Lynne takes the lead on chronic disease

Nurse leads the way with patient-centred care

Source: APNA Primary Times Spring 2020 (Volume 20, Issue 2)

Orange is a city of 40,000 people in Central West New South Wales. Like many country centres, it has its fair share of health challenges.


But an innovative nurse-led clinic, backed by enlightened doctors, is making a substantial difference to the health and wellbeing of the community as well as to people in surrounding small towns.

APNA member Lynne Lambell, a Registered Nurse with 44 years’ experience in rural NSW, heads up the Wellness Clinic which operates out of the Wellness House medical centre.

It is here that Lynne and another nurse coordinate the care of more than 1,000 patients with chronic disease.

They aim to improve the health of these people by encouraging lifestyle changes, organising treatment by other health professionals and increasing general health literacy so patients can manage their own health more effectively.

For Lynne it literally is a labor of love as she has developed a strong connection with the people she sees.

 

“These patients are my community,” she says. “Hearing their stories helps me understand how I can provide care for them.”

 

Those stories run the gamut of chronic disease from diabetes, to heart problems, chronic obstructive pulmonary disease and mental health. The latter was exacerbated by the impact of a four-year drought.

Many of the patients she sees are from lower socio-economic backgrounds, including members of the local Indigenous community who have a significantly lower life expectancy compared to the rest of the NSW population.

The team approach to patient care and the nurse clinic are supported by Dr Alex Hoyle, who says Wellness House seeks to “focus on health, rather than illness”.

“As doctors, we focus a lot on the numbers, on the medication, on the illness because that’s our training,” he says. “Whereas I guess with nursing, the focus is more on symptoms, activity and social coordination.

“Having that kind of two sides to the equation really allows us to do a far more kind of integrated assessment for the patients with health plans and achieve positive outcomes.”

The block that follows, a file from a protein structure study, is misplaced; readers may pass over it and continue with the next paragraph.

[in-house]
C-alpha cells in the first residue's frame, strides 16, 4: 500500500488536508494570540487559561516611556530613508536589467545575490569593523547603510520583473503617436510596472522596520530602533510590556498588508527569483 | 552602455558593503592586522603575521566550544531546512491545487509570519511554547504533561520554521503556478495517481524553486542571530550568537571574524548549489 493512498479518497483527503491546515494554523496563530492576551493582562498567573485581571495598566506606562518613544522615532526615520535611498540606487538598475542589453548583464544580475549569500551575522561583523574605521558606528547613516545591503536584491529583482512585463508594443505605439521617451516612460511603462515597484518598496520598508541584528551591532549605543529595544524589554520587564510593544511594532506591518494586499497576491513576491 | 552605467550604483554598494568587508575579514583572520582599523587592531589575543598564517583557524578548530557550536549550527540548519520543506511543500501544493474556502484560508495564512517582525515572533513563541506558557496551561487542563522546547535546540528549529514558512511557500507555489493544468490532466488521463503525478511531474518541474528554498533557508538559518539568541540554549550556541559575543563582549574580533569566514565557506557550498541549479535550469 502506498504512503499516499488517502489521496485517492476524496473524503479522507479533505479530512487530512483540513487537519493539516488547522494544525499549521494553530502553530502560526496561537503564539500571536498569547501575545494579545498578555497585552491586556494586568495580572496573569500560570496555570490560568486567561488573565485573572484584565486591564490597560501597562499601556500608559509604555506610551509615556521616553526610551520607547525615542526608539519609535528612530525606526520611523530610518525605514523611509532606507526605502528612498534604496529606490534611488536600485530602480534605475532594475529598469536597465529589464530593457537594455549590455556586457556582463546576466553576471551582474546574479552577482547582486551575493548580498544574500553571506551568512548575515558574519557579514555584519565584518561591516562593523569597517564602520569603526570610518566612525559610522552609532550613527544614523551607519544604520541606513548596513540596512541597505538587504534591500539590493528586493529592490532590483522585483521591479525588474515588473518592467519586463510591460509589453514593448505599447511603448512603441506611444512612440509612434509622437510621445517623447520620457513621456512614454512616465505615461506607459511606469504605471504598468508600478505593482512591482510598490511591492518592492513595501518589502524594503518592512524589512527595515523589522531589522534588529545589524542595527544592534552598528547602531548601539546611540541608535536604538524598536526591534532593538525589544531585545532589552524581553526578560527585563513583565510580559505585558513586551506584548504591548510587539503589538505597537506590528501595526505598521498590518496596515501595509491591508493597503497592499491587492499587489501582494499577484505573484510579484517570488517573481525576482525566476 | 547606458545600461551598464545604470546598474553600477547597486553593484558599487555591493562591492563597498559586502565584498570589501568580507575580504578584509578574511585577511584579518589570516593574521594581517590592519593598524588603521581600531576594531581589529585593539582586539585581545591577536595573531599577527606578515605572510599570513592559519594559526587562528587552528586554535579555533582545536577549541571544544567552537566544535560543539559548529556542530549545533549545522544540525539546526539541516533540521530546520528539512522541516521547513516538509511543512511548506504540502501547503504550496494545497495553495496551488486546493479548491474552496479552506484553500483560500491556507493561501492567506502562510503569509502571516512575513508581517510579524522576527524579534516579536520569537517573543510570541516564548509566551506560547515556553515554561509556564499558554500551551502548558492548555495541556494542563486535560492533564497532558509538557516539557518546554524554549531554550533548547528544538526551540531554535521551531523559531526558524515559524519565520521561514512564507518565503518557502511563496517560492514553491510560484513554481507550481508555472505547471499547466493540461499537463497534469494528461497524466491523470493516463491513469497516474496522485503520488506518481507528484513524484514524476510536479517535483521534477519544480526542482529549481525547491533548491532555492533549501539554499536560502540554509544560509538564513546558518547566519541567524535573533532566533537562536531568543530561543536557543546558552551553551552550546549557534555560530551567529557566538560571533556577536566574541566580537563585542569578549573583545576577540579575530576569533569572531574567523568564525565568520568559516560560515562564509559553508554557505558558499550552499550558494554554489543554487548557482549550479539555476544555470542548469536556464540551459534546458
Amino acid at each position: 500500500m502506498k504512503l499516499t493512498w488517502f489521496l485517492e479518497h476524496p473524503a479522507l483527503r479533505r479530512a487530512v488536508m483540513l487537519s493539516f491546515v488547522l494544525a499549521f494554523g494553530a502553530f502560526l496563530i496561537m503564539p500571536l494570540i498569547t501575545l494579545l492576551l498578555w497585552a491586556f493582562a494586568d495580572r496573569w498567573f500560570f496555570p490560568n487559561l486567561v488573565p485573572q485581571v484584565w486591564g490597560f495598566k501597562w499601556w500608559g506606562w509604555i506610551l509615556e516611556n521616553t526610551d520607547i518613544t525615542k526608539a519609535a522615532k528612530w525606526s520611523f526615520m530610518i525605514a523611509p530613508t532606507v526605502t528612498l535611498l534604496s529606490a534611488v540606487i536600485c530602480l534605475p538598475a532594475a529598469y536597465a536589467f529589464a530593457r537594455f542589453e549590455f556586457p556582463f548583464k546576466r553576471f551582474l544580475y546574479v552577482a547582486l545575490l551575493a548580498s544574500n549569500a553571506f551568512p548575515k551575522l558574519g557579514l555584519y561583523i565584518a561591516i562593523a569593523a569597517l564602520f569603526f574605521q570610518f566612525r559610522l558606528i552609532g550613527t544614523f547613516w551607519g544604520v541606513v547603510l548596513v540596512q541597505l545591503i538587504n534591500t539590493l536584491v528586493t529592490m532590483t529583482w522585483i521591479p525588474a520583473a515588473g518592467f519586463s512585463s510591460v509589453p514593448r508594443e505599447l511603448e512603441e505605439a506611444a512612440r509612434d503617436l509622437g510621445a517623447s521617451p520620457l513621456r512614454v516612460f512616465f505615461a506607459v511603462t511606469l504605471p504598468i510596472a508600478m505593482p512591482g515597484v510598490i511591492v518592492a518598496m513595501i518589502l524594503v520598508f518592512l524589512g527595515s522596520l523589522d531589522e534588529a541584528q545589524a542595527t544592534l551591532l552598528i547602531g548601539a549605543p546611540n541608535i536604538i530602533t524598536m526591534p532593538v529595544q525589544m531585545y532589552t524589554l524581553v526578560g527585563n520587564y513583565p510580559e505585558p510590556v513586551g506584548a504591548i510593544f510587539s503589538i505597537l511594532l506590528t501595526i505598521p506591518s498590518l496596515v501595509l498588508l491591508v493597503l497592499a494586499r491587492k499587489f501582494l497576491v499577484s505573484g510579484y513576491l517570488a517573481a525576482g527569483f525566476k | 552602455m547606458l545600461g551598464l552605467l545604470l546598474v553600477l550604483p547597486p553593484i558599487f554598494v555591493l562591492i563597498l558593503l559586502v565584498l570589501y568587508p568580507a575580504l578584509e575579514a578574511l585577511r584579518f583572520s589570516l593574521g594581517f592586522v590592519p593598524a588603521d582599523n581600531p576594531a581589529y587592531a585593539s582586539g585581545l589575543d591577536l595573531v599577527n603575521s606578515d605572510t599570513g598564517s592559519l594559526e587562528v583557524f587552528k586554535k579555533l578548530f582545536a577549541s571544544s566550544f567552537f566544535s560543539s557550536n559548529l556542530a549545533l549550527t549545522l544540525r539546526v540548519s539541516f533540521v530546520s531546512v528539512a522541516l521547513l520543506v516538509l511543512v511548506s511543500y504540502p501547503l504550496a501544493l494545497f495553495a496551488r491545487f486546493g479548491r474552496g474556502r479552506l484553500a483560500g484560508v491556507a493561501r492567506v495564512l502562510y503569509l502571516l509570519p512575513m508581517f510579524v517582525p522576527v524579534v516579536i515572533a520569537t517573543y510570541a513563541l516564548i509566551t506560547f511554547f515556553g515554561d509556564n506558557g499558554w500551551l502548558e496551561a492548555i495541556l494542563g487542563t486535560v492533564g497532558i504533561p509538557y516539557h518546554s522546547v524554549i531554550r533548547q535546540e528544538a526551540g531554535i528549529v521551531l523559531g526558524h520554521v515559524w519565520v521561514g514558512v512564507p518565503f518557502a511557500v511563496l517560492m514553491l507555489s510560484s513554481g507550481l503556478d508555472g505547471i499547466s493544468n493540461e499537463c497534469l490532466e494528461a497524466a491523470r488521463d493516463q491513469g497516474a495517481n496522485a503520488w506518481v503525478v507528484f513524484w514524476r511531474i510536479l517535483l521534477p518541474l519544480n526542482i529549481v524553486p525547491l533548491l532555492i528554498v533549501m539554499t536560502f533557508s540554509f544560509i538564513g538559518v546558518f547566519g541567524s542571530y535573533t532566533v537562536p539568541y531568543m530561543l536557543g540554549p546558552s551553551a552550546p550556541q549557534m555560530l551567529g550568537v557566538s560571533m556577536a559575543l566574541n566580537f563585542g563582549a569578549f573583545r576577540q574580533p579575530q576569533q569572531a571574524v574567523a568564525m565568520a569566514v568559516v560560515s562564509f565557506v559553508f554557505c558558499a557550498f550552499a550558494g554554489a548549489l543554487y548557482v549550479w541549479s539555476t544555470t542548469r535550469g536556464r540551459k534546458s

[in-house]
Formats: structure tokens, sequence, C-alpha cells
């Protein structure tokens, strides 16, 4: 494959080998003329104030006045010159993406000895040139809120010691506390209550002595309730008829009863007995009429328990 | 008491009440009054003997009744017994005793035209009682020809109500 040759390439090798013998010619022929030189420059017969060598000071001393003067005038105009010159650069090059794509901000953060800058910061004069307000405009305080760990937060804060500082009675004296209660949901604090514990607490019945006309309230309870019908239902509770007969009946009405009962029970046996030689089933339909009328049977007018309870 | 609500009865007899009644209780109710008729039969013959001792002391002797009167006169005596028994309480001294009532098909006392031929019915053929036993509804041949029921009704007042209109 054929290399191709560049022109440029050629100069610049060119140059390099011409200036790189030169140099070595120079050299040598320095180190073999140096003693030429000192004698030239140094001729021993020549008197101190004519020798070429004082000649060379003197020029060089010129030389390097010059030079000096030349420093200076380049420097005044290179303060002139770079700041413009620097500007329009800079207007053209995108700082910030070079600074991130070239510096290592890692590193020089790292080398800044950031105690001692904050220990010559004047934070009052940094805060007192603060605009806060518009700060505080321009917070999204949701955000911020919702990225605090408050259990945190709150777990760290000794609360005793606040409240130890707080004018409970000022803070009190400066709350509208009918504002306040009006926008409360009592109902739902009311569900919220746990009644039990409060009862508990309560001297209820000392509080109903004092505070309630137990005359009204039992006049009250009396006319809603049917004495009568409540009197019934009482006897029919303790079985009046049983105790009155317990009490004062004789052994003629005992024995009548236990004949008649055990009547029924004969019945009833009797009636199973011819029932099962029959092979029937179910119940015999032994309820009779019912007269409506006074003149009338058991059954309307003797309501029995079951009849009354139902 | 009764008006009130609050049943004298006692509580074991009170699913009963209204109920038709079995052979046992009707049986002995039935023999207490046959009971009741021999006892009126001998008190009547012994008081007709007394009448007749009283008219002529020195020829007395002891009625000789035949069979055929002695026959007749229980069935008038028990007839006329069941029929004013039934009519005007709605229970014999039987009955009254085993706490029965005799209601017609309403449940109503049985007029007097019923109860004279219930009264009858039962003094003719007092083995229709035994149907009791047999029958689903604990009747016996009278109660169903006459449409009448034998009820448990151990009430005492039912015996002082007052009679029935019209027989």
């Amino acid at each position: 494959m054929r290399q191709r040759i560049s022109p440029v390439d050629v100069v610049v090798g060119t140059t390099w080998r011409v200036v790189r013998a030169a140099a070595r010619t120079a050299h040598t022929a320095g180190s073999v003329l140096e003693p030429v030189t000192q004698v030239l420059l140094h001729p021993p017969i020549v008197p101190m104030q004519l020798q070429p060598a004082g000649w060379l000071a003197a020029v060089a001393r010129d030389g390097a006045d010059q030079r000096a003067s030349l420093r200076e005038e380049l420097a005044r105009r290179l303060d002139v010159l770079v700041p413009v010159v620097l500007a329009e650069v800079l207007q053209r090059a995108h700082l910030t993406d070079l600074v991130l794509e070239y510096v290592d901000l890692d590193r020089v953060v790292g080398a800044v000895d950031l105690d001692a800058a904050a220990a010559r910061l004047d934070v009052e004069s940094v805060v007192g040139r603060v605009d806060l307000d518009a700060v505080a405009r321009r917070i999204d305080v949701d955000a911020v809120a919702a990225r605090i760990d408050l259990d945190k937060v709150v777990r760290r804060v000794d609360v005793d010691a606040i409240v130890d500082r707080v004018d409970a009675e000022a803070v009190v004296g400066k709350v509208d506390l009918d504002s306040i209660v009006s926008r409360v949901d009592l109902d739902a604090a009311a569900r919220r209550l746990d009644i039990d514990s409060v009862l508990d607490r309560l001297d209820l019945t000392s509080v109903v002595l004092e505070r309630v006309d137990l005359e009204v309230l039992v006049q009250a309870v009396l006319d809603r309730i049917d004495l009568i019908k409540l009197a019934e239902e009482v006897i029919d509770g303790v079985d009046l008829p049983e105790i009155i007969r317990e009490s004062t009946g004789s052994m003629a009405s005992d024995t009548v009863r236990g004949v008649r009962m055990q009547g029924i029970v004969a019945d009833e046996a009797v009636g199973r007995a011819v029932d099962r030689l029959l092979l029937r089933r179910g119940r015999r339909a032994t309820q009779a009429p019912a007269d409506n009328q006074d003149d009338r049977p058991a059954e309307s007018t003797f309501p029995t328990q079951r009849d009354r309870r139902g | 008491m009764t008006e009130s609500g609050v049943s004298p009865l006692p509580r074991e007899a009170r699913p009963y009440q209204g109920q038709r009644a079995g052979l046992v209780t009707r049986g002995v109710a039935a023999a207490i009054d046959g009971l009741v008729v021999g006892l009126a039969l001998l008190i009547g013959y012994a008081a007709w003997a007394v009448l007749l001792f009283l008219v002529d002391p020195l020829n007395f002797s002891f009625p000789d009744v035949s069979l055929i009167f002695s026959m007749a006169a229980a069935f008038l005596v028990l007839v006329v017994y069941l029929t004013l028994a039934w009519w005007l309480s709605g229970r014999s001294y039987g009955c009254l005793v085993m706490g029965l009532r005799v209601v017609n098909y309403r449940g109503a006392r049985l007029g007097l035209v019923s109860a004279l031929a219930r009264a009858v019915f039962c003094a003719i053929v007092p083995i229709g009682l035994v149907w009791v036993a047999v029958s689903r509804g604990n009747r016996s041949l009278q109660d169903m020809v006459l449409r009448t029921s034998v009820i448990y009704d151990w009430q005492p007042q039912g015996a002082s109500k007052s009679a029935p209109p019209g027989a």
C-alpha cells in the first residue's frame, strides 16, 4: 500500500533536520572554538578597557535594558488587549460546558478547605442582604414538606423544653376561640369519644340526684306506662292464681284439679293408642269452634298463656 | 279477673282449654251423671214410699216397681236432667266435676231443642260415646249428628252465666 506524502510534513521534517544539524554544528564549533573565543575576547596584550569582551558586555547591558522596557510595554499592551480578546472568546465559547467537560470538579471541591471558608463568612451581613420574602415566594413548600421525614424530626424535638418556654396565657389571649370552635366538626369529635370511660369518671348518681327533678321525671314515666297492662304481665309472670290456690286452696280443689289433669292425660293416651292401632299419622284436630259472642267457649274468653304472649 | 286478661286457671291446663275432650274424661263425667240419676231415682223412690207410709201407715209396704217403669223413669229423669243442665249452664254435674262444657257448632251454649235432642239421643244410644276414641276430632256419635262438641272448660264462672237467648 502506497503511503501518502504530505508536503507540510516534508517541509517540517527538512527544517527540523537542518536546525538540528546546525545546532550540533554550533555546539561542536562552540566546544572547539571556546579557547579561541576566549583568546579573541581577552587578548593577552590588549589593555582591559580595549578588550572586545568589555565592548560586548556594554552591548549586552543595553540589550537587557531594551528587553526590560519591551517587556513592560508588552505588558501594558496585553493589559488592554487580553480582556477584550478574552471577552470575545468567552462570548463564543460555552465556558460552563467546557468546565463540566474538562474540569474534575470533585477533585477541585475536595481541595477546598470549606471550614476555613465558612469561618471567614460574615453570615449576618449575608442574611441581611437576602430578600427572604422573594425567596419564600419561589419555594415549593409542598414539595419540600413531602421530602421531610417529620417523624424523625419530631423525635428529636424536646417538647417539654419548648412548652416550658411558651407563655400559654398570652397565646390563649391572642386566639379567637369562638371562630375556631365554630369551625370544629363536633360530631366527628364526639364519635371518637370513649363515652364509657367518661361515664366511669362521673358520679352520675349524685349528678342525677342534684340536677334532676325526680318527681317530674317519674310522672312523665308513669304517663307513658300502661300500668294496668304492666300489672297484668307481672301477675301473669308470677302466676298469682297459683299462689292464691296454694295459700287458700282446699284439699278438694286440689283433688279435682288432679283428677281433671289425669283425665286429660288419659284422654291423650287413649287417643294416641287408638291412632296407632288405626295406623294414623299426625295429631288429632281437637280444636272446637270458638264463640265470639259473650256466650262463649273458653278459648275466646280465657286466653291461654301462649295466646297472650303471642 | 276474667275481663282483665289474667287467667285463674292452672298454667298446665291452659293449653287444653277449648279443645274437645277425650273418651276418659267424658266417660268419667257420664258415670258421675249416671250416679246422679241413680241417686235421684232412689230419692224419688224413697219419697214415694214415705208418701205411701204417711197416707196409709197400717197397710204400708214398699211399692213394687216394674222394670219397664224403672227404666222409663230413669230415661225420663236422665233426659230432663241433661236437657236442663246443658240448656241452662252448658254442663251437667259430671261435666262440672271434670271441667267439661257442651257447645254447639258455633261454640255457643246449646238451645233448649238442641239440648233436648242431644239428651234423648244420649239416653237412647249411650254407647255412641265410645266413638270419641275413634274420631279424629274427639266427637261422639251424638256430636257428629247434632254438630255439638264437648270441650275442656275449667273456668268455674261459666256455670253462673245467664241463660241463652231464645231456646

When Lynne started the clinic, she undertook comprehensive data cleansing using PENCAT software. Patients with three or more co-morbidities were identified and a disease register was created.

Brochures introducing the nurse clinic were handed out to patients by reception staff and the word soon got around. A big attraction for people on low incomes was bulk billing. All consultations are bulk-billed utilising eligible MBS chronic disease items and there is no out-of-pocket expense to patients visiting the nurse clinic.

Initial 45-minute appointments to discuss health concerns and care planning allowed time for Lynne to gather information about the patient and provided a holistic insight to their individual health needs and goals.

“I like to start by finding out what matters to them so we can set some goals and help them – listening uncovers all kind of things where we can make a difference. It could be helping them access better quality, low-cost food or arranging transport to chemo appointments. The person and their needs are very much at the centre of what we do.”

 

Care plan development and GP consultation for identified treatments, medication and pathology attracted MBS funding. A follow up 30-minute appointment to check the progress of any referrals to additional services and to track and review patients’ care plans was scheduled.

In its first 12 months, the clinic had more than 1,100 appointments. “It’s been pretty full on,” says Lynne. “There’s also a lot of chasing up to make sure people are on top of things, checking in on the over-75s - but it is so worthwhile.”

This nurse-led clinic is funded through APNA’s Building Nurse Capacity program, an initiative of the Australian Government Department of Health.

 

Find out more about the Building Nurse Capacity program

The Australian Primary Health Care Association acknowledges the Traditional Custodians of country throughout Australia and their connections to land, sea and community. We pay our respects to elders past and present and extend that respect to all Aboriginal and Torres Strait Islander peoples today.


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